Trump’s election has polarized the United States, dividing families and friends and making it more difficult for politicians in Washington to find middle ground as they try to confront pressing challenges like the rise of China and climate change.

The impeachment vote comes ahead of Trump’s re-election campaign, which will pit him against the winner among a field of Democratic contenders, including Biden, who have repeatedly criticized Trump’s conduct in office and promised to make it a key issue.

Reuters/Ipsos polls show that while most Democrats wanted to see him impeached, most Republicans did not. Televised hearings last month that were meant to build public support for impeachment appear to have pushed the two sides further apart.

(Additional reporting by Susan Cornwell, Richard Cowan, David Morgan and Lisa Lambert; Writing by John Whitesides and Lisa Lambert; Editing by Andy Sullivan and Peter Cooney)

Top Senate Republican blasts House impeachment effort against Trump

By David Morgan and Patricia Zengerle

WASHINGTON (Reuters) – U.S. Senate Majority Leader Mitch McConnell on Tuesday signaled opposition to a Democratic request to call new witnesses in a Senate trial expected next month on whether to remove President Donald Trump from office, saying he would not allow a “fishing expedition” after a “slapdash” House impeachment process.

Lawmakers from both parties were set to grapple on Tuesday over the rules of engagement for a historic vote set for Wednesday in the Democratic-led House of Representatives, where Trump is likely to become the third U.S. president to be impeached.

If the House approves articles of impeachment – formal charges – as expected, it would set the stage for a trial in the Senate, controlled by Trump’s fellow Republicans – on whether to convict him and remove him from office. No president has ever been removed from office via the impeachment process set out in the U.S. Constitution.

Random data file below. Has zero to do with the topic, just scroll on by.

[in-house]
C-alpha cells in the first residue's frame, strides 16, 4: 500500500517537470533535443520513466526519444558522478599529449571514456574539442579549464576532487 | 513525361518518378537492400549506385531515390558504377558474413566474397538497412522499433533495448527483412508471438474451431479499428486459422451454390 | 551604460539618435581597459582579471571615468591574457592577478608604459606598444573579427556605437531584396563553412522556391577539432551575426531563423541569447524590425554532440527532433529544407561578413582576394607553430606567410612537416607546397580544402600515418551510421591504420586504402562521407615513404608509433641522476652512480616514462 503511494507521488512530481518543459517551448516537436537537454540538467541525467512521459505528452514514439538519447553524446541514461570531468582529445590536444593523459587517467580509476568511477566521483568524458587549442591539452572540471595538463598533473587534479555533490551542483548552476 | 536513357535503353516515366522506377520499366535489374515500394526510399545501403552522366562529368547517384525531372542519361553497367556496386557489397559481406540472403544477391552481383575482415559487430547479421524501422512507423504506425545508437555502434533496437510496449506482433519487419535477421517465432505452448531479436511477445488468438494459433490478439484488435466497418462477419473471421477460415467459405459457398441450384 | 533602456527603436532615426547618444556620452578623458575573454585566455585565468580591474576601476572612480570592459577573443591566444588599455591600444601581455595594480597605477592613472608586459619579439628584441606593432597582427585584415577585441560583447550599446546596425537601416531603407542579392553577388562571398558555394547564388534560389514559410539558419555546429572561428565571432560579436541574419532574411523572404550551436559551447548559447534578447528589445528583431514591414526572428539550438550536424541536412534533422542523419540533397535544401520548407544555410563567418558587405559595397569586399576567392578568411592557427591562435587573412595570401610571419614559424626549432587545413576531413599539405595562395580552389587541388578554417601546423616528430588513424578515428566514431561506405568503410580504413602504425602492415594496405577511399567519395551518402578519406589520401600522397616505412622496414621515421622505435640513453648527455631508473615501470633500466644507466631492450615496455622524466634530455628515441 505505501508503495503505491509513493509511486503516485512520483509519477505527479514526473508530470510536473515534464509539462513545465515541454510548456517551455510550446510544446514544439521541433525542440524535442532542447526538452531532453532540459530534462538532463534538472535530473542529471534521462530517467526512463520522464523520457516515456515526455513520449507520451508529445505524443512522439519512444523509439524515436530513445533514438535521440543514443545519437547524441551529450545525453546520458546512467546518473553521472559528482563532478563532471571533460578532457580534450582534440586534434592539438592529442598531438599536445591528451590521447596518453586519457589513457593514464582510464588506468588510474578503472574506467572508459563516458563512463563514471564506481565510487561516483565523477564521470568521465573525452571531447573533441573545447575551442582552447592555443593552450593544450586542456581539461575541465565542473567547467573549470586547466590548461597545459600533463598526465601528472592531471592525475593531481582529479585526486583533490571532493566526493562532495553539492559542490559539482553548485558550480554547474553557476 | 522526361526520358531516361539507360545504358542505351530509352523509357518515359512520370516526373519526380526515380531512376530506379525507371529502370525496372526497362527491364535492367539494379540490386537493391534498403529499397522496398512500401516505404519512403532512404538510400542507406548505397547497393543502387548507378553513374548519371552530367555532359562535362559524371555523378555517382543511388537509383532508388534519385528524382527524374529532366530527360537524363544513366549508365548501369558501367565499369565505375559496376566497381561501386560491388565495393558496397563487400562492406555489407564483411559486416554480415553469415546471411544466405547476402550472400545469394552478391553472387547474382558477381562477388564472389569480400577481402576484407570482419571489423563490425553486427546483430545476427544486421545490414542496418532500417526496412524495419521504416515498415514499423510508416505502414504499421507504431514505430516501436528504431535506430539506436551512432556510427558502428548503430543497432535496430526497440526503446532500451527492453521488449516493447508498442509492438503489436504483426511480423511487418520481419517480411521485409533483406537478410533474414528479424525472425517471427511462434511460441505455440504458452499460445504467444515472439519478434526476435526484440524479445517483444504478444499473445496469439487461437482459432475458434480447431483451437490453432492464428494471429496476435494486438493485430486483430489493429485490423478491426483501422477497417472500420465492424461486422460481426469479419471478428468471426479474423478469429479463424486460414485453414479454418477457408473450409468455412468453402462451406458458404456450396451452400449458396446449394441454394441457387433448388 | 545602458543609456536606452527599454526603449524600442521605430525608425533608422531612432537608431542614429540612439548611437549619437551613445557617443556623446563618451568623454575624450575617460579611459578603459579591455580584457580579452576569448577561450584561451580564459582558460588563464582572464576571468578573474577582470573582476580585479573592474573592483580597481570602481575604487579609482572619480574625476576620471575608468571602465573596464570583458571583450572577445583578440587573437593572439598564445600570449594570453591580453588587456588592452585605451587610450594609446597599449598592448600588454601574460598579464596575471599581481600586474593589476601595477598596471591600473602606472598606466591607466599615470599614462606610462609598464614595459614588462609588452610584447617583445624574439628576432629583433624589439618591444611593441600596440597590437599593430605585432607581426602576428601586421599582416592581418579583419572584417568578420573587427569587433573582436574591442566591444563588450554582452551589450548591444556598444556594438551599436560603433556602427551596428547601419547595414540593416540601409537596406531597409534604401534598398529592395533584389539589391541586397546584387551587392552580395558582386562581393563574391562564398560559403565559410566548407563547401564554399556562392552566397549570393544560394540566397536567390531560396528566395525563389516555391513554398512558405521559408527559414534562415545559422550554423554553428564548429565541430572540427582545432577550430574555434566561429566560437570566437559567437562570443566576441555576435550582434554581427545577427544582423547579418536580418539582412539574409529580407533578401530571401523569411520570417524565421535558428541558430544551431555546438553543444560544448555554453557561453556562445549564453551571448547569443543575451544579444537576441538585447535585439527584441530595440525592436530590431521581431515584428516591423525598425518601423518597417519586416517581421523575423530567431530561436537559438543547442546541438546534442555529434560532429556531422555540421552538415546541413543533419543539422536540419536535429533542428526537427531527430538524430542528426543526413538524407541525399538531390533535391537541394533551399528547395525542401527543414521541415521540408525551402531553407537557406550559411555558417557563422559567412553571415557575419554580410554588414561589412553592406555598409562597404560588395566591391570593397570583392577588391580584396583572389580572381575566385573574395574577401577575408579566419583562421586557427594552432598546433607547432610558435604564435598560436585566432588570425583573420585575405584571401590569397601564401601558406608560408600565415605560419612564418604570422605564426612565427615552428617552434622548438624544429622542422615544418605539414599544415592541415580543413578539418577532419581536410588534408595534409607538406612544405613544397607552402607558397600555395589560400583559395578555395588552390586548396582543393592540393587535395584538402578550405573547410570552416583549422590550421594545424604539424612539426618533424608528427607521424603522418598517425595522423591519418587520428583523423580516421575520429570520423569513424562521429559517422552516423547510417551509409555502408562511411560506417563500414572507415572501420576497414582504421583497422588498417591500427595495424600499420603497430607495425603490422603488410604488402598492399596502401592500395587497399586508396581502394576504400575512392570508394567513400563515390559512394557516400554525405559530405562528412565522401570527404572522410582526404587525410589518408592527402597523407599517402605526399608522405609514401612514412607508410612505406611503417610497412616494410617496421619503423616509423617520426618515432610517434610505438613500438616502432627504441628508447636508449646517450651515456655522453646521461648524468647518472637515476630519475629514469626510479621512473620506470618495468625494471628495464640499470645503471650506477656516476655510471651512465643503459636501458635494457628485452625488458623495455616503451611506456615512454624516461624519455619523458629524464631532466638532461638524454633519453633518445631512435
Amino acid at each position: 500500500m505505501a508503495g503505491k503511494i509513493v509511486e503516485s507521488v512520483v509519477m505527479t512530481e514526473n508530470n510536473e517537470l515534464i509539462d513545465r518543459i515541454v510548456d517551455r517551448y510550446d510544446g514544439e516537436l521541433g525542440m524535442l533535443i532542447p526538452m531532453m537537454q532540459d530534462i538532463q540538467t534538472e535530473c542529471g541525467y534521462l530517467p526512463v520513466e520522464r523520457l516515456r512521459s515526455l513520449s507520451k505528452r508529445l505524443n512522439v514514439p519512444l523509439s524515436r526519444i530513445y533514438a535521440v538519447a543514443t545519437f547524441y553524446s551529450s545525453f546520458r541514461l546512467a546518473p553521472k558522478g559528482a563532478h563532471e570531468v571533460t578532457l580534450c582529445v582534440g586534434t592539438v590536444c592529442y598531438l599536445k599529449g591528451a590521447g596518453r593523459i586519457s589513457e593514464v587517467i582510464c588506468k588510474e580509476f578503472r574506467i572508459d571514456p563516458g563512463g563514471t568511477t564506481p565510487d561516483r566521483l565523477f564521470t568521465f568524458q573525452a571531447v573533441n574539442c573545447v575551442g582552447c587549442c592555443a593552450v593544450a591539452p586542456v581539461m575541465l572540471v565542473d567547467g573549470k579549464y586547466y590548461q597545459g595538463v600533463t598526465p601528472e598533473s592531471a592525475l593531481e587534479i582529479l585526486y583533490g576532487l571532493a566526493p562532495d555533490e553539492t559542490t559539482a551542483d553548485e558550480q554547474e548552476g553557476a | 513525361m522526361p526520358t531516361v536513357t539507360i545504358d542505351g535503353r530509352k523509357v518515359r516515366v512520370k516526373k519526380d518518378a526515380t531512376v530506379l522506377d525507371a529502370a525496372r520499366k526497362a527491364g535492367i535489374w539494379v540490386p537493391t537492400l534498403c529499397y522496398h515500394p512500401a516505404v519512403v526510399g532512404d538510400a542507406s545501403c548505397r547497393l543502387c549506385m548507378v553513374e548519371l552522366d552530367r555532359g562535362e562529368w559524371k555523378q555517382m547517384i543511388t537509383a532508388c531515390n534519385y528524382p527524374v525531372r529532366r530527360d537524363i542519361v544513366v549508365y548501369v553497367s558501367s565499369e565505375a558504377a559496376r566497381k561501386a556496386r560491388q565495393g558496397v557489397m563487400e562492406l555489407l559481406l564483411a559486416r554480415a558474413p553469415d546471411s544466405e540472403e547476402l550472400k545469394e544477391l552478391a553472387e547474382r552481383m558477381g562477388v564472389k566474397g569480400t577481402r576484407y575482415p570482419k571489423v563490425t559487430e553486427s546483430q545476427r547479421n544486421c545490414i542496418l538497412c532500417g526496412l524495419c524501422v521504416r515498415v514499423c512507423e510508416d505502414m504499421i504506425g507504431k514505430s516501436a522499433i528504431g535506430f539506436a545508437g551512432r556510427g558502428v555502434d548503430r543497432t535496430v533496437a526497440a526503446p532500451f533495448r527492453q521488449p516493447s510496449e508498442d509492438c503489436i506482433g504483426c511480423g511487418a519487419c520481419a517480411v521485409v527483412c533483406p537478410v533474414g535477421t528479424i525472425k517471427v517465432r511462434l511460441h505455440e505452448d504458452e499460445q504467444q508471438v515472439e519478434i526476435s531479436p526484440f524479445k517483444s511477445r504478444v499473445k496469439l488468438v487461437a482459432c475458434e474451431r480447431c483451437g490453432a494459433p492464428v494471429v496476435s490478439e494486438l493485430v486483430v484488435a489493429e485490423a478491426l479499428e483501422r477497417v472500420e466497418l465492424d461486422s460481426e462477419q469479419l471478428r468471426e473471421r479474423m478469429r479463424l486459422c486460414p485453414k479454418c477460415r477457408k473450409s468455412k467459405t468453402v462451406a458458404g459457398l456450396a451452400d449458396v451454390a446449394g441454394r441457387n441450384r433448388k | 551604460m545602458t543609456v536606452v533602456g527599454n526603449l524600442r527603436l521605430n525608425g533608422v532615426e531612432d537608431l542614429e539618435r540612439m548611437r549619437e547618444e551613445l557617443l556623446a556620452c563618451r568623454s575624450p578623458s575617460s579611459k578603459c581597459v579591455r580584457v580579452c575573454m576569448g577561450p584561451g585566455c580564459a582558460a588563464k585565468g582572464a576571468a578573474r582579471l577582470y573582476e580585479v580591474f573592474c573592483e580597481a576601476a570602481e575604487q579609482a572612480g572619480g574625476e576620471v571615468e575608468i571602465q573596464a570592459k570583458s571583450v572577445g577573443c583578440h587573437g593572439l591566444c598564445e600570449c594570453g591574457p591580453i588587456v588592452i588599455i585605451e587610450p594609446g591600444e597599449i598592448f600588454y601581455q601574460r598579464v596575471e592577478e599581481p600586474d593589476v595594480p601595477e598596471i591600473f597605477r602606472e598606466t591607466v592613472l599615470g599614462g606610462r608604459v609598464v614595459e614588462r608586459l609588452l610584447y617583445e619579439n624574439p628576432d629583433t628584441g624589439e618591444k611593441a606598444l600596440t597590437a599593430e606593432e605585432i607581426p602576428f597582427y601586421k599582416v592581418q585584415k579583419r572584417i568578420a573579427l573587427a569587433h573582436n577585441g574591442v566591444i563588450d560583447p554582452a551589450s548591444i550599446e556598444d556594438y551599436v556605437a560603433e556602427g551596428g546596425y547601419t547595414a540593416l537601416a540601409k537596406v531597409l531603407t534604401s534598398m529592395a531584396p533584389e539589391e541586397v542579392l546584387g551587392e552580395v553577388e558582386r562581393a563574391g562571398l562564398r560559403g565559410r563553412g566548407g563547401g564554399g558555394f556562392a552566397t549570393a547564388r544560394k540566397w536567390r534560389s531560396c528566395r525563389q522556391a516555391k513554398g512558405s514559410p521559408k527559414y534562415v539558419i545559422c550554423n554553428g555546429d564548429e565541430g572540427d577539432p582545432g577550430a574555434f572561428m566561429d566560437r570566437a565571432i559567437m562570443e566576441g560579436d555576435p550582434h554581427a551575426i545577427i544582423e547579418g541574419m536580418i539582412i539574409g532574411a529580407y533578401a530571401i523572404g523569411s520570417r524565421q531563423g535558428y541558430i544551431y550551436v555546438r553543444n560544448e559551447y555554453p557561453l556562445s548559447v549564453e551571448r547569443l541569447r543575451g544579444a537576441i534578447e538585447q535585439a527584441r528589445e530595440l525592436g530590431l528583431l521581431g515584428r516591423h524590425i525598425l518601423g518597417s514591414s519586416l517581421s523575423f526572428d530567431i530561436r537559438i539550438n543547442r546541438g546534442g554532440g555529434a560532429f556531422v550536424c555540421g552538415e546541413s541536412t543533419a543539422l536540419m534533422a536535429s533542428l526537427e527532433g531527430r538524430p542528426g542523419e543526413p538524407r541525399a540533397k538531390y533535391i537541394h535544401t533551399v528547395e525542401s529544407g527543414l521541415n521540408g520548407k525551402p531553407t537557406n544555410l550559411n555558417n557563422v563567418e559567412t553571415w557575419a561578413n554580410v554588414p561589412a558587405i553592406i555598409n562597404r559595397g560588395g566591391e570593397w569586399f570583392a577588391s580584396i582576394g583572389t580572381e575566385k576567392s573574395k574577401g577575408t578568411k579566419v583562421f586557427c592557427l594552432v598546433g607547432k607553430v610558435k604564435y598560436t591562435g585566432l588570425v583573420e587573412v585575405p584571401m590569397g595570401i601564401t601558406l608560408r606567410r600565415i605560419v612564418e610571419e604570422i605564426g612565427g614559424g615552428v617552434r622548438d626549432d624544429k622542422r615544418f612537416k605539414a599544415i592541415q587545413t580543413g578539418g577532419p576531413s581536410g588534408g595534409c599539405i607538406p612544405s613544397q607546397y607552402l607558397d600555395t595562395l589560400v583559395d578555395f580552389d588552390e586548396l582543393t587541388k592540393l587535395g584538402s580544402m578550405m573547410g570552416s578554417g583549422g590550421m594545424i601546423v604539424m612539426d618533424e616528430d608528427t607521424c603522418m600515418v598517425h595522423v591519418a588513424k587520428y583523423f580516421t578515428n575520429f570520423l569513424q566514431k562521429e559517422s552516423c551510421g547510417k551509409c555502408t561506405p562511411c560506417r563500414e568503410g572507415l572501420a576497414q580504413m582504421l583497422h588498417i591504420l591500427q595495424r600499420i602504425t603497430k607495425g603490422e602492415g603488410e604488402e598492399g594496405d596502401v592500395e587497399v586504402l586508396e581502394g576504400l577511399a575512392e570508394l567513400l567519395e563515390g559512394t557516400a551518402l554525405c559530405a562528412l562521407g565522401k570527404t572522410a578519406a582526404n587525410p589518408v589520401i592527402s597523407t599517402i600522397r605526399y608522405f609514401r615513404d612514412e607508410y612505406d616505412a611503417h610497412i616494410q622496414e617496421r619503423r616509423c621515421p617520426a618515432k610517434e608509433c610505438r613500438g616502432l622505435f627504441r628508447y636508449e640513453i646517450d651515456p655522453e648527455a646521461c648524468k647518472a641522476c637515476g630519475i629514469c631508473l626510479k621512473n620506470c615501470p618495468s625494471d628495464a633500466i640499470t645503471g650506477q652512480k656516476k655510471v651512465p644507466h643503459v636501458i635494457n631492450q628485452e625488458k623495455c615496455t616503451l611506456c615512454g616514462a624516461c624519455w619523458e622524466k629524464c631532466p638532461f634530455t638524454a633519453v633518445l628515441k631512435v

Senate Democratic leader Chuck Schumer has said he wants the trial to consider documents and hear testimony from four witnesses, including acting White House Chief of Staff Mick Mulvaney and Trump’s former national security adviser John Bolton, saying testimony could sway Republicans in favor of impeachment.

Speaking on the Senate floor, McConnell took aim at Schumer and Representative Adam Schiff, the chairman of the House Intelligence Committee that spearheaded the impeachment inquiry launched in September.

“So now, the Senate Democratic leader would apparently like our chamber to do House Democrats’ homework for them. And he wants to volunteer the Senate’s time and energy on a fishing expedition to see whether his own ideas could make Chairman Schiff’s sloppy work more persuasive than Chairman Schiff himself bothered to make it,” McConnell said.

“From everything we can tell, House Democrats’ slapdash impeachment inquiry has failed to come anywhere near – anywhere near – the bar for impeaching a duly elected president, let alone removing him for the first time in American history,” McConnell added.

McConnell said he also hoped to meet with Schumer very soon to discuss how to proceed.

Trump remained in attack mode a day before his expected impeachment in the Democratic-led House, referring to the process in a Twitter post as “this whole Democrat Scam” and calling himself “your all time favorite President.”

“Don’t worry, I have done nothing wrong. Actually, they have!” Trump wrote.

In what is expected to be a marathon meeting, the House Rules Committee will decide how much time to set aside for debate on Wednesday before lawmakers vote on two articles of impeachment charging Trump with abuse of power and obstruction of Congress over his dealings with Ukraine.

Representative Jerry Nadler – the Democratic chairman of the House Judiciary Committee, which approved the articles of impeachment last week – will miss the Rules Committee meeting because of a family emergency, and Representative Jamie Raskin will represent the Democrats in his place, a congressional aide said. Nadler is expected to be back at the Capitol on Wednesday.

The panel’s top Republican, Representative Doug Collins, also will testify before the Rules Committee.

The looming vote promises to bring a raucous, partisan conclusion to a months-long impeachment inquiry against Trump that has bitterly divided the American public as voters prepare for next year’s presidential and congressional elections.

The House is expected to approve the impeachment articles largely along partisan lines. The action then moves to the Republican-controlled Senate, where the effort to remove Trump from office faces long odds.